Prostaglandin E2 and PD-1 mediated inhibition of antitumor CTL responses in the human tumor microenvironment
Metrics: PDF 971 views | HTML 1589 views | ?
Jie Miao1,*, Xu Lu2,*, Yuefeng Hu3, Chunmei Piao4, Xuan Wu2, Xuesong Liu2, Caiting Huang2, Yue Wang2, Dan Li2 and Jingwei Liu2
1Department of Radiology, Beijing Obstetrics and Gynecology Hospital, Capital Medical University, Beijing, China
2Department of Oncology, Beijing Biohealthcare Biotechnology Co.,Ltd, Bejing, China
3Department of Interventional Therapy Center, Beijing Shunyi Distinct Hospital, Bejing, China
4Department of Oncology, Beijing Anzhen Hospital Affiliated to the Capital Medical University, Beijing Institute of Heart Lung and Blood Vessel Diseases, Bejing, China
*These authors contributed equally to this work
Jingwei Liu, email: email@example.com
Keywords: cytotoxic T lymphocytes (CTL), PGE2, PD-1, tumor microenvironment
Received: June 22, 2017 Accepted: September 08, 2017 Published: September 22, 2017
Accumulating evidence indicates that inflammation plays a critical role in cancer development; however, mechanisms of immunosuppression hinder productive anti-tumor immunity to limit immunopathology. Tumor-specific cytotoxic T lymphocyte (CTL) dysfunction or exhaustion by upregulating inhibitory receptors such as programmed cell death 1 (PD-1) in tumor-bearing hosts is one such mechanism. Identification and blockade of the pathways that induce CTL dysfunction has been shown to partially restore CTL function in tumor-bearing hosts. Cyclooxygenase-2 (COX-2) is a rate-limiting enzyme for prostanoid biosynthesis, including prostaglandin E2 (PGE2), and plays a key role in both inflammation and cancer. The disruption of COX2/PGE2 signaling using COX2 inhibitors or PGE2 receptors EP2 and EP4 antagonists, combined with anti-PD-1 blockade was therapeutic in terms of improving eradication of tumors and augmenting the numbers of functional tumor-specific CTLs. Thus, COX2/PGE2 axis inhibition is a promising adjunct therapy to PD-1 blockade for immune-based therapies in cancer.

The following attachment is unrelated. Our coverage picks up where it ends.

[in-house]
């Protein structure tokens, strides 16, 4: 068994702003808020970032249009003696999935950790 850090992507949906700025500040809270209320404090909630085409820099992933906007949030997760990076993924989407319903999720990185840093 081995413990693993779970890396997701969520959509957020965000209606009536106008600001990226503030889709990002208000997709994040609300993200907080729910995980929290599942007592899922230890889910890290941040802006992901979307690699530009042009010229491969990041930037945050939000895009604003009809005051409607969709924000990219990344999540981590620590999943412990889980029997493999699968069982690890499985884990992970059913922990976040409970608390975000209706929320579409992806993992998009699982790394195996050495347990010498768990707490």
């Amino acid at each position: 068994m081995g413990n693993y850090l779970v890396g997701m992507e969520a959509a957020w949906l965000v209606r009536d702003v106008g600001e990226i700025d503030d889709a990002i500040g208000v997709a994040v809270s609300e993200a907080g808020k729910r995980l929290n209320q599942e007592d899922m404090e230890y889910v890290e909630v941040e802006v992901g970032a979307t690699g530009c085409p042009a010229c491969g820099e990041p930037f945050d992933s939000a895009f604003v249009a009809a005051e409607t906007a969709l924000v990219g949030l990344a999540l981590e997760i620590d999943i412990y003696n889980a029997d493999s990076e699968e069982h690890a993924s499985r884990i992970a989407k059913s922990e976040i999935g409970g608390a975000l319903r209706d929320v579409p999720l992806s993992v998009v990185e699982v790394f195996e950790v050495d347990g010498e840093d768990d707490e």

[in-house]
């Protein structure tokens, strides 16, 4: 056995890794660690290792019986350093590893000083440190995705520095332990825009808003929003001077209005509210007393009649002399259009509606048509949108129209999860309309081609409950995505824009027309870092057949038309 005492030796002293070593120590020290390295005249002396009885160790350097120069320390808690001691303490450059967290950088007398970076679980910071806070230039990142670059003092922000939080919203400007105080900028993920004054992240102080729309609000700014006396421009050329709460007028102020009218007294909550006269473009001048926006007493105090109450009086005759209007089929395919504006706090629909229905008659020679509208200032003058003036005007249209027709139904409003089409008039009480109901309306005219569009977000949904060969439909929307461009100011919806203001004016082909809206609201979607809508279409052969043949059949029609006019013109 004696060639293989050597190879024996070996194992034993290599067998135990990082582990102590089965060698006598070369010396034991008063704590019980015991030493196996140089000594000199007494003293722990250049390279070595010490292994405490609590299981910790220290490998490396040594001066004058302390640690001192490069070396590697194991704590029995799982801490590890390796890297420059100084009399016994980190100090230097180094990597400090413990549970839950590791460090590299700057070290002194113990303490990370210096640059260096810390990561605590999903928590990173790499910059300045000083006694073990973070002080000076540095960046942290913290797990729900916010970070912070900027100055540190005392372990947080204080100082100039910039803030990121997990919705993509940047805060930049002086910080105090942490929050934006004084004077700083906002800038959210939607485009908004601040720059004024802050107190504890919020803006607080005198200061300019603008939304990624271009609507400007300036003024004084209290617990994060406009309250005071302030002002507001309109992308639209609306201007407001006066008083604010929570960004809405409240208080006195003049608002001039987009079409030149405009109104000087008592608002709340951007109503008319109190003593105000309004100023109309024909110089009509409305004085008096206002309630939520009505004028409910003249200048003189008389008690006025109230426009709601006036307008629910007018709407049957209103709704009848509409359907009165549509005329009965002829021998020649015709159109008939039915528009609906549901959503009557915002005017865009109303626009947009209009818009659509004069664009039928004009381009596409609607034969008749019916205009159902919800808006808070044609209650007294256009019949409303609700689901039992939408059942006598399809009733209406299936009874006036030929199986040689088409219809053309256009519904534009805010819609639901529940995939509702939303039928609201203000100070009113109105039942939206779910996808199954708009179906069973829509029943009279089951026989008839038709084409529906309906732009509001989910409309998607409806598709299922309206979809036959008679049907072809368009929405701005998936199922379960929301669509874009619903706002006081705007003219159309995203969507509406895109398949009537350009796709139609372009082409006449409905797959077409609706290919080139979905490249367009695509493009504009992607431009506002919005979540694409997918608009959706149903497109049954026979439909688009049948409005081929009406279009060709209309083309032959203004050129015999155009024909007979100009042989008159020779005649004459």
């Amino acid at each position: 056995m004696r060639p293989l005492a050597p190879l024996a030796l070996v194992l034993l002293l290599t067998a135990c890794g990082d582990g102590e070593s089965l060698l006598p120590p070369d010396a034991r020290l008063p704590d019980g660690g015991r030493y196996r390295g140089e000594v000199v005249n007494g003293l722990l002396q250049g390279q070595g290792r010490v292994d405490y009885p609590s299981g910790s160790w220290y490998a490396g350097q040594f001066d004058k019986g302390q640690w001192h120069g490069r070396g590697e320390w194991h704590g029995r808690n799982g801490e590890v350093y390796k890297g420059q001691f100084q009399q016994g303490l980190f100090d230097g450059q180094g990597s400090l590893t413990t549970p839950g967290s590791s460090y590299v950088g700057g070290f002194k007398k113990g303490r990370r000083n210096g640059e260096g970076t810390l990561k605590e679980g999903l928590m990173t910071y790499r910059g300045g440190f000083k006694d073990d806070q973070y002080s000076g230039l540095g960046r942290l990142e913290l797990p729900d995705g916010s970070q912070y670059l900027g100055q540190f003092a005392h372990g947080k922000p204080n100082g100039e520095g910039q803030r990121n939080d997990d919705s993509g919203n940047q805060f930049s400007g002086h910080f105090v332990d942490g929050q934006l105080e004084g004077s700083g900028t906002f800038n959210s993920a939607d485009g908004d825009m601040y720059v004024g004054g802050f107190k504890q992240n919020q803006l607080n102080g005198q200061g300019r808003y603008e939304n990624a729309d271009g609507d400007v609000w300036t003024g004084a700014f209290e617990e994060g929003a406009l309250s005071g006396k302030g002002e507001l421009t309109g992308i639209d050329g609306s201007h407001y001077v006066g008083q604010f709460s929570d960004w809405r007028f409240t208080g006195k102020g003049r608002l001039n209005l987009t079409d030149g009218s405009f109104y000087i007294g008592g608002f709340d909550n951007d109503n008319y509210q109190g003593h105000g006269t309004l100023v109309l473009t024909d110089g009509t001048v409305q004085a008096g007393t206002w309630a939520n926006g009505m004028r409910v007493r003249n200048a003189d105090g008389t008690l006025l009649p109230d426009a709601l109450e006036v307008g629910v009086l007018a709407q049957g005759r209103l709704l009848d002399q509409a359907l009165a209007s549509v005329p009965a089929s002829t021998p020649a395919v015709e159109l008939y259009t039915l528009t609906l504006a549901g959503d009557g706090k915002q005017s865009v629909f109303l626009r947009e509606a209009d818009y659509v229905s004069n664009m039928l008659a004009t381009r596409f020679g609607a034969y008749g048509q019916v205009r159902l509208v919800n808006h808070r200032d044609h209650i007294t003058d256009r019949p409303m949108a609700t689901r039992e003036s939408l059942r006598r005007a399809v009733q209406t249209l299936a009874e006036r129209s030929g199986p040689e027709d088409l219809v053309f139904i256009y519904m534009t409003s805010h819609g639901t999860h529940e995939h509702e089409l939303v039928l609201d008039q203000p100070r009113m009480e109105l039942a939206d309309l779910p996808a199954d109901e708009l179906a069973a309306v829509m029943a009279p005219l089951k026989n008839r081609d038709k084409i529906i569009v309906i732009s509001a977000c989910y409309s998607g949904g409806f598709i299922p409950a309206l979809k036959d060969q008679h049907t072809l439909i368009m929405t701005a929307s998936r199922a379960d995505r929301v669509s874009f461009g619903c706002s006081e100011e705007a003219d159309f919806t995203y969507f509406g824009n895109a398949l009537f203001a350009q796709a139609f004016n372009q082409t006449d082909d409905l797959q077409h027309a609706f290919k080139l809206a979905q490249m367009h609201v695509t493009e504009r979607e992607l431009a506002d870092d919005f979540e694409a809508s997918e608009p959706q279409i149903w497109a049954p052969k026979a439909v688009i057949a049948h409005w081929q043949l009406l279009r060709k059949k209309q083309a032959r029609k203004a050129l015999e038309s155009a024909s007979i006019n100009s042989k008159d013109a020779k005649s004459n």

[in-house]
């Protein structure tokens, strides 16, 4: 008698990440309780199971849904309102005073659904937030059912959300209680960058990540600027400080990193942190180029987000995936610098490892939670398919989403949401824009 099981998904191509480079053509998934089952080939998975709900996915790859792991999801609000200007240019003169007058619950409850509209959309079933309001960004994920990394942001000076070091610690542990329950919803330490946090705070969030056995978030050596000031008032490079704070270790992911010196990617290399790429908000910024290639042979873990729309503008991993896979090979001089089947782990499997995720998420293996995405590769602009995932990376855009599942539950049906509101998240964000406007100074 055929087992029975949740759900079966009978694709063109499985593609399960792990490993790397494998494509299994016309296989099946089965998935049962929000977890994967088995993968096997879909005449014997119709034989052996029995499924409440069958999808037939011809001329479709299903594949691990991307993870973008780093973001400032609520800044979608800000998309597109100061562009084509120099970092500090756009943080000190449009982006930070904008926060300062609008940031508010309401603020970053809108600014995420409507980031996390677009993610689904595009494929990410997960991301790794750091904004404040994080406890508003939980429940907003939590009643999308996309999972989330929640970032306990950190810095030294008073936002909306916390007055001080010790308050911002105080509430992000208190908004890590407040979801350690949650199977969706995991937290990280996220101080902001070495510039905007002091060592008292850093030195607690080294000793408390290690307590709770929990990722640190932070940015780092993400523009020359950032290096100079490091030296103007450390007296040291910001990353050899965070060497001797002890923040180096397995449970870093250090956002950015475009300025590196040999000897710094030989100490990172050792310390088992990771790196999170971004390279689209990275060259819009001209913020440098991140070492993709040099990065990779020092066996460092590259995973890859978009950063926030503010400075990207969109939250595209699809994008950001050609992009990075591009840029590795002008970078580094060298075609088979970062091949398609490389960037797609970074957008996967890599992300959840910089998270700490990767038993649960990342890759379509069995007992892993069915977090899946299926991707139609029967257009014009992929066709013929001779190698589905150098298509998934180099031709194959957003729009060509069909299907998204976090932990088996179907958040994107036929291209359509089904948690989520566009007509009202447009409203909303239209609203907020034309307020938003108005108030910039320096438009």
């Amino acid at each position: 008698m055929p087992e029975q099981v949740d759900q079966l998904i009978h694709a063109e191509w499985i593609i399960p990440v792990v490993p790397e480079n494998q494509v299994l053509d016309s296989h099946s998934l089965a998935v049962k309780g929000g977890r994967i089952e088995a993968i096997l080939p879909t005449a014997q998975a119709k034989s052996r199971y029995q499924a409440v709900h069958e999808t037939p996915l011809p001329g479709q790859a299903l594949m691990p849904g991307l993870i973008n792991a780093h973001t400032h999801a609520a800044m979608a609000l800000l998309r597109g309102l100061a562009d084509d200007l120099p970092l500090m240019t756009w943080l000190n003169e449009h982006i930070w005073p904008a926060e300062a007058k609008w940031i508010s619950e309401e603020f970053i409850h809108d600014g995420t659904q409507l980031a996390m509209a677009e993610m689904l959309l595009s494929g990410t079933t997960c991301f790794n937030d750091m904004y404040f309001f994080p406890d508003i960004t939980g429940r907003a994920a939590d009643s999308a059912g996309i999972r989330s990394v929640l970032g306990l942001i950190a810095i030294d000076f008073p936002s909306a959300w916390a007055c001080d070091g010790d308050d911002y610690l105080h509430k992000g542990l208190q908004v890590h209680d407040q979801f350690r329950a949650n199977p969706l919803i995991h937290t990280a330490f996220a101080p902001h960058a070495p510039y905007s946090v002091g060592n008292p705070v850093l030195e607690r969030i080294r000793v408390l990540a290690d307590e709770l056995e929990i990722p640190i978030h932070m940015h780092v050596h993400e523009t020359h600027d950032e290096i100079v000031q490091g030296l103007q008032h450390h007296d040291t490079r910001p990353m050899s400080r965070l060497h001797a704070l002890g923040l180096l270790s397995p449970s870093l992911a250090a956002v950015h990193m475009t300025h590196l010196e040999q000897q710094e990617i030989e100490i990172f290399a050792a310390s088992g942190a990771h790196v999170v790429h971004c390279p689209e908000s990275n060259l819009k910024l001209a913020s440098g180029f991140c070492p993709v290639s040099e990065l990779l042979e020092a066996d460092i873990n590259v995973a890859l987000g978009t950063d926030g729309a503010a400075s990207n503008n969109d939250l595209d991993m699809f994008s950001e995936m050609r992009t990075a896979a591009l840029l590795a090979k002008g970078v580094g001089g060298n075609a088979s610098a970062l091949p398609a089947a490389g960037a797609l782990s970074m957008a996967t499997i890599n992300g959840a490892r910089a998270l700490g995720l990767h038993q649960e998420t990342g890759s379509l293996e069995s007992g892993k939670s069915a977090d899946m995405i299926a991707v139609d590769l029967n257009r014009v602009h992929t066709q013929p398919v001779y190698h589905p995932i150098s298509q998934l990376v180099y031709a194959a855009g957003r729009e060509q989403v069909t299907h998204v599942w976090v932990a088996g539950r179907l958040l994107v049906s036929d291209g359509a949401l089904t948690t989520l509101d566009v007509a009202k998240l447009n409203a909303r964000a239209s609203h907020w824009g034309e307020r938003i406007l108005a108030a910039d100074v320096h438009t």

All site content, except where otherwise noted, is licensed under a Creative Commons Attribution 3.0 License.